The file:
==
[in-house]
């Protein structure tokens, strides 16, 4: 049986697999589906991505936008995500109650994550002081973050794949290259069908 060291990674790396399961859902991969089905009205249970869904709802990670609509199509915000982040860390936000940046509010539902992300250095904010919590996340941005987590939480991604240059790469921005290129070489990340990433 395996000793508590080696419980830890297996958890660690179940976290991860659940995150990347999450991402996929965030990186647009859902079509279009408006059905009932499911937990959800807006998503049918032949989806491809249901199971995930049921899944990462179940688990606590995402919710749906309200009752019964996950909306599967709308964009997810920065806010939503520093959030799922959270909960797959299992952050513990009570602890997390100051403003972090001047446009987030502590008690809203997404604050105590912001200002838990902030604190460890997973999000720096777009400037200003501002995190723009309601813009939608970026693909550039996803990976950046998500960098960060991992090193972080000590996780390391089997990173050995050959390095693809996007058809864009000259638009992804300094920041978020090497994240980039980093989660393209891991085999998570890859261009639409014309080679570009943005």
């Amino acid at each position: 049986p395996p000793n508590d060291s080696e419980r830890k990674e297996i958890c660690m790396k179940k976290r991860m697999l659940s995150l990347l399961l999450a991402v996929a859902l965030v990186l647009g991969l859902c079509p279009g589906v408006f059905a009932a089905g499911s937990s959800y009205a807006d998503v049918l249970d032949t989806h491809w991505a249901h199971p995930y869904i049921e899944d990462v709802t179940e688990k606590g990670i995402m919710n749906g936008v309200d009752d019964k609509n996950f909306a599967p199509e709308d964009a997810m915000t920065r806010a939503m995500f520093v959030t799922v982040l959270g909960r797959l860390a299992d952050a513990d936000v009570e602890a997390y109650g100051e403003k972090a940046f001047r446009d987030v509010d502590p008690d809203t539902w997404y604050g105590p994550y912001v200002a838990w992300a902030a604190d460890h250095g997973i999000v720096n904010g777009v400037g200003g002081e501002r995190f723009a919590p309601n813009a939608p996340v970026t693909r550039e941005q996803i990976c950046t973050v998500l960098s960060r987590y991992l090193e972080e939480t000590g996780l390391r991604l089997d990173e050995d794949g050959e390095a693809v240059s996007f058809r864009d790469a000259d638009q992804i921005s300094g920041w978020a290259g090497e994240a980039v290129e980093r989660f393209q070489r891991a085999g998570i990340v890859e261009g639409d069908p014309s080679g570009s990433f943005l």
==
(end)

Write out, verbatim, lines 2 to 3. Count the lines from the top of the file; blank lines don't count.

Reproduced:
């Protein structure tokens, strides 16, 4: 049986697999589906991505936008995500109650994550002081973050794949290259069908 060291990674790396399961859902991969089905009205249970869904709802990670609509199509915000982040860390936000940046509010539902992300250095904010919590996340941005987590939480991604240059790469921005290129070489990340990433 395996000793508590080696419980830890297996958890660690179940976290991860659940995150990347999450991402996929965030990186647009859902079509279009408006059905009932499911937990959800807006998503049918032949989806491809249901199971995930049921899944990462179940688990606590995402919710749906309200009752019964996950909306599967709308964009997810920065806010939503520093959030799922959270909960797959299992952050513990009570602890997390100051403003972090001047446009987030502590008690809203997404604050105590912001200002838990902030604190460890997973999000720096777009400037200003501002995190723009309601813009939608970026693909550039996803990976950046998500960098960060991992090193972080000590996780390391089997990173050995050959390095693809996007058809864009000259638009992804300094920041978020090497994240980039980093989660393209891991085999998570890859261009639409014309080679570009943005």
């Amino acid at each position: 049986p395996p000793n508590d060291s080696e419980r830890k990674e297996i958890c660690m790396k179940k976290r991860m697999l659940s995150l990347l399961l999450a991402v996929a859902l965030v990186l647009g991969l859902c079509p279009g589906v408006f059905a009932a089905g499911s937990s959800y009205a807006d998503v049918l249970d032949t989806h491809w991505a249901h199971p995930y869904i049921e899944d990462v709802t179940e688990k606590g990670i995402m919710n749906g936008v309200d009752d019964k609509n996950f909306a599967p199509e709308d964009a997810m915000t920065r806010a939503m995500f520093v959030t799922v982040l959270g909960r797959l860390a299992d952050a513990d936000v009570e602890a997390y109650g100051e403003k972090a940046f001047r446009d987030v509010d502590p008690d809203t539902w997404y604050g105590p994550y912001v200002a838990w992300a902030a604190d460890h250095g997973i999000v720096n904010g777009v400037g200003g002081e501002r995190f723009a919590p309601n813009a939608p996340v970026t693909r550039e941005q996803i990976c950046t973050v998500l960098s960060r987590y991992l090193e972080e939480t000590g996780l390391r991604l089997d990173e050995d794949g050959e390095a693809v240059s996007f058809r864009d790469a000259d638009q992804i921005s300094g920041w978020a290259g090497e994240a980039v290129e980093r989660f393209q070489r891991a085999g998570i990340v890859e261009g639409d069908p014309s080679g570009s990433f943005l």